Yesterday, the biggest news in New York was the release of an important study about the people who worked at Ground Zero: 70% of them have problems with their lungs.
In the largest study so far of post-9/11 health problems, almost 70 percent of workers who helped with the cleanup of the World Trade Center site suffered new or worsened respiratory symptoms, researchers at Mount Sinai Medical Center found.

The study found that people who worked on the cleanup had pulmonary abnormalities of twice the rate in the comparable United States population and that the abnormalities persisted for many months and, in some cases, years after exposure.

The findings are based on medical examinations performed between July 2002 and April 2004 on 9,500 workers and volunteers who took part in the cleanup of the twin towers, doctors from the center said at a news conference today.

The report found a high rate of illness among those studied, and also found that the illnesses persisted in high proportion years after the 2001 event.

"Many who worked at ground zero in the early days after the attacks have sustained serious and lasting health problems as a direct result of their exposure to the environment there," Dennis Charney, the dean for academic and scientific affairs at the Mount Sinai School of Medicine, said in a statement issued with the report.

"This study scientifically confirms high rates of respiratory problems in a large number of responders — including construction workers, law enforcement officers, utilities workers and public sector workers," he said.
I have a very distinct 9/11 memory of seeing the workers - still thought of as a rescue workers - on TV, and saying, "My god, they're not wearing masks, what are they breathing? Are they all going to get asbestos lung damage?" A short time later, the US government ordered the EPA to falsify air-quality tests, in order to claim the air was safe.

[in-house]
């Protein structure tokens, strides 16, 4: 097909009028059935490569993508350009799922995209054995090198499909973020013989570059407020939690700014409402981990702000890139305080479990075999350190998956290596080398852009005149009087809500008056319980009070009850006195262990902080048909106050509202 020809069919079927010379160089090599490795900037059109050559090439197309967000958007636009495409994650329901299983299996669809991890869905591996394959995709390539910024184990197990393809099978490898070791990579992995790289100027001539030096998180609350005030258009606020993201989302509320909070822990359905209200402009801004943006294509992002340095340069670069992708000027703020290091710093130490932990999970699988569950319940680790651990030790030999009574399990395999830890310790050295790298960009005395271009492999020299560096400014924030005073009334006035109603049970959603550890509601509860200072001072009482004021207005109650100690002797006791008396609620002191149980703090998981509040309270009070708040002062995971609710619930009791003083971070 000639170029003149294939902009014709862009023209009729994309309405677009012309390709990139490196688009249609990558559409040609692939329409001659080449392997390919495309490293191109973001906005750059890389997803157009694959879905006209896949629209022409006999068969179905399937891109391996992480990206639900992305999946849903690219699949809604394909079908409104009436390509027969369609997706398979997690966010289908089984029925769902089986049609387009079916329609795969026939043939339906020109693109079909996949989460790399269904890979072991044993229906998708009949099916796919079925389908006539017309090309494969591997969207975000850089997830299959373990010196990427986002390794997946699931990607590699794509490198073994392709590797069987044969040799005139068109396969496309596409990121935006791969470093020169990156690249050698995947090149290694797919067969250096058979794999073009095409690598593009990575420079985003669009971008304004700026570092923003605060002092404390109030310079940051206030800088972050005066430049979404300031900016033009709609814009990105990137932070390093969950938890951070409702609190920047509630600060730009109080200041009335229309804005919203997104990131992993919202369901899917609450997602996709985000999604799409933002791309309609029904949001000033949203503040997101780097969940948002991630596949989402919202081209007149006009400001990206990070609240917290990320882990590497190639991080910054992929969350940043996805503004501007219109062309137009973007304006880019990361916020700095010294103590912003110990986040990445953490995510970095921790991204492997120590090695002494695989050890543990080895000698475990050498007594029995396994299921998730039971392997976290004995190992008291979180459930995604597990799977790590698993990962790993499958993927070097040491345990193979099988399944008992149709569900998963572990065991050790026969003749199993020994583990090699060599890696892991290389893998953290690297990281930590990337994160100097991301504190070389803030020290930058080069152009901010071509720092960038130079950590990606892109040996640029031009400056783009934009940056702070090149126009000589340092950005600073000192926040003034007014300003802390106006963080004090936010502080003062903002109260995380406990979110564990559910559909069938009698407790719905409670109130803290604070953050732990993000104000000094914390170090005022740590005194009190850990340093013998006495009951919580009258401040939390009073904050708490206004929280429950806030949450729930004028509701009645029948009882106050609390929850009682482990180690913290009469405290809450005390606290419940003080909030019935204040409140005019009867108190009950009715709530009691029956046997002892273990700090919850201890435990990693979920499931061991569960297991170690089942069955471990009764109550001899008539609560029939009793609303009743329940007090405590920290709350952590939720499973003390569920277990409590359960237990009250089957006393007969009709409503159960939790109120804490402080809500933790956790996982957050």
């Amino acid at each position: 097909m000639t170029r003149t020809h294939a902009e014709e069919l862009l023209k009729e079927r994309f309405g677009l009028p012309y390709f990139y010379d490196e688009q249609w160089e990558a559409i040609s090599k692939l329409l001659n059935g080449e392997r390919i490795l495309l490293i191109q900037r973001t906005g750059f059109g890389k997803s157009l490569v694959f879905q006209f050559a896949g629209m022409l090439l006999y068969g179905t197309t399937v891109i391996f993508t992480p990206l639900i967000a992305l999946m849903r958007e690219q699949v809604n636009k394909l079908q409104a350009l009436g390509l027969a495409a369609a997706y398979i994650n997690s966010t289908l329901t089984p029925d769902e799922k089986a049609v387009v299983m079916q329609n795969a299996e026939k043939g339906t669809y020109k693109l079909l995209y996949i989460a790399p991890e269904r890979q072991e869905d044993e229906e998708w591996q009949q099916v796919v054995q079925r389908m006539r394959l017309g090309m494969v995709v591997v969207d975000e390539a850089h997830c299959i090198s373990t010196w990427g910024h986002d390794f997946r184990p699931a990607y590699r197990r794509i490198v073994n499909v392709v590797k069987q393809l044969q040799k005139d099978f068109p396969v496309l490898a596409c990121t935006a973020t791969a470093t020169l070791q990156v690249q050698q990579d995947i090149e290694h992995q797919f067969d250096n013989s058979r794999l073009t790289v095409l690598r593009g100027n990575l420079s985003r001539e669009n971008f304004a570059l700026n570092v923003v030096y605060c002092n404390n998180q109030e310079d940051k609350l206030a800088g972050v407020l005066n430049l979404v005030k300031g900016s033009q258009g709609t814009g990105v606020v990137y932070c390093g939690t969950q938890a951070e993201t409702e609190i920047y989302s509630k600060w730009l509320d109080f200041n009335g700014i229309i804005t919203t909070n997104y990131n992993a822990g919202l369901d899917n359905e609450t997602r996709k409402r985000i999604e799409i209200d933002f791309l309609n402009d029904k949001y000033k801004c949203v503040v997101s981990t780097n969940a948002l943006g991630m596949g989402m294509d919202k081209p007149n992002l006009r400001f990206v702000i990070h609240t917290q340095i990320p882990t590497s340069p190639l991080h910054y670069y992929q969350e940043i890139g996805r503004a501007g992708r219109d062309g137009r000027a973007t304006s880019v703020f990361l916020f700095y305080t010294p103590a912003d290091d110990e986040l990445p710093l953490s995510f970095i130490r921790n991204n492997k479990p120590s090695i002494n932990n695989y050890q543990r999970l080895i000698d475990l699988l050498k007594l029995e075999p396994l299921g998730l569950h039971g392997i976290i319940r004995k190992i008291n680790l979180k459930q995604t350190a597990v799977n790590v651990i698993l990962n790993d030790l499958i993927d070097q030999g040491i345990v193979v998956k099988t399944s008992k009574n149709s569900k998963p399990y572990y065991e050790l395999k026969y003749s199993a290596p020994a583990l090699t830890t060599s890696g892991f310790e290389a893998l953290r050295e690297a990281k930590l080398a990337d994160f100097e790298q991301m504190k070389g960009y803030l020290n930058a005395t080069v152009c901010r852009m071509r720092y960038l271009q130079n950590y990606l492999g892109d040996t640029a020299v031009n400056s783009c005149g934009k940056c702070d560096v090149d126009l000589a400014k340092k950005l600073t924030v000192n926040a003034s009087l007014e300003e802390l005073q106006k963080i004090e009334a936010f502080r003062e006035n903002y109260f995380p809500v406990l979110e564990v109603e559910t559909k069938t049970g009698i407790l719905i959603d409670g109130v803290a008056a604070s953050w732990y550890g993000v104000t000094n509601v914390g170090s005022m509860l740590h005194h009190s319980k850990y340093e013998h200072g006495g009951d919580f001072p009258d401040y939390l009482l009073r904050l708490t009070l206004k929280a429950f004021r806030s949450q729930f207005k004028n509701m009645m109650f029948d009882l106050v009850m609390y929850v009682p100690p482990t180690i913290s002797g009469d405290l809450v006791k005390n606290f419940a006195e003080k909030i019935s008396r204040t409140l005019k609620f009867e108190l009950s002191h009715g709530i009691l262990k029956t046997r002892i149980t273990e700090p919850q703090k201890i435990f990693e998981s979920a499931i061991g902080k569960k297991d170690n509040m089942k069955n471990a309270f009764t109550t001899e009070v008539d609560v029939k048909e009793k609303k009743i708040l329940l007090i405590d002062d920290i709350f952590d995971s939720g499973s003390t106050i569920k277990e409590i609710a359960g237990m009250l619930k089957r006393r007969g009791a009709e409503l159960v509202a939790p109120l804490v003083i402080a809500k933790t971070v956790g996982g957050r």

Today the New York Times reports that 30% of New Yorkers still think about 9/11 every day.
Five years after the Sept. 11 attacks, two-thirds of New Yorkers say they are still "very concerned" about another attack on their city, a level of apprehension only slightly reduced from the fall of 2001, according to the latest New York Times/CBS News polls of the nation and New York City.

Nearly a third of New Yorkers said they thought about Sept. 11 every day. Nearly a third said that they had not gone back to pre-Sept. 11 routines and that they were still dealing with changes caused by the attacks.

Outside New York, however, Americans, in many ways, have adjusted to the "new normal" of the post-Sept. 11 era, the national survey suggests.

In contrast to the frantic fall of 2001, their fears of another attack seem less acute and personal. Only 22 percent in the national poll said they were still "very concerned" about an attack where they live, down from 39 percent five years ago. Three-fourths said daily life had largely returned to normal.

New Yorkers were more likely to say that they felt uneasy about the prospect of terrorist attacks. City residents said they believed that the air quality in Lower Manhattan after the Sept. 11 attacks was more dangerous than officials said at the time.

And they were less likely to say the federal government had done all that "could reasonably be expected" to protect the United States from future terrorist attacks. Seventy-two percent of New Yorkers said the government could do more, compared with 58 percent in the national survey.

Nearly 6 in 10 New Yorkers said they would not be willing to work on a high floor in a new building at the World Trade Center site. Forty percent said they still felt nervous and edgy because of the attacks.
There's also a story about the divide between New Yorkers who've moved to New York after September 11, 2001, and those who lived in the city at the time. That's something I've often thought about, too.

The top US story today is the Resident's admission that the CIA has been holding terrorist suspects in secret prisons (the first time the White House has acknowledged the existence of the prisons), and that 14 detainees have been moved to the concentration camp at Guantanamo Bay.

As we were leaving Canada, the biggest news was the five Canadian troops killed in Afghanistan. Allan and I tell our US friends, with amazement and admiration, how every Canadian death in Afghanistan garners tremendous news coverage. By contrast, Americans see and hear almost nothing about the continuing death toll in Iraq. Shameful.

This morning I see Michael Ignatieff, in his bid for leadership of the Liberal party, says Canada cannot pull out of Afghanistan because the mission is a "a moral promise". How convenient for him.

October 28th: Canada out of Afghanistan.

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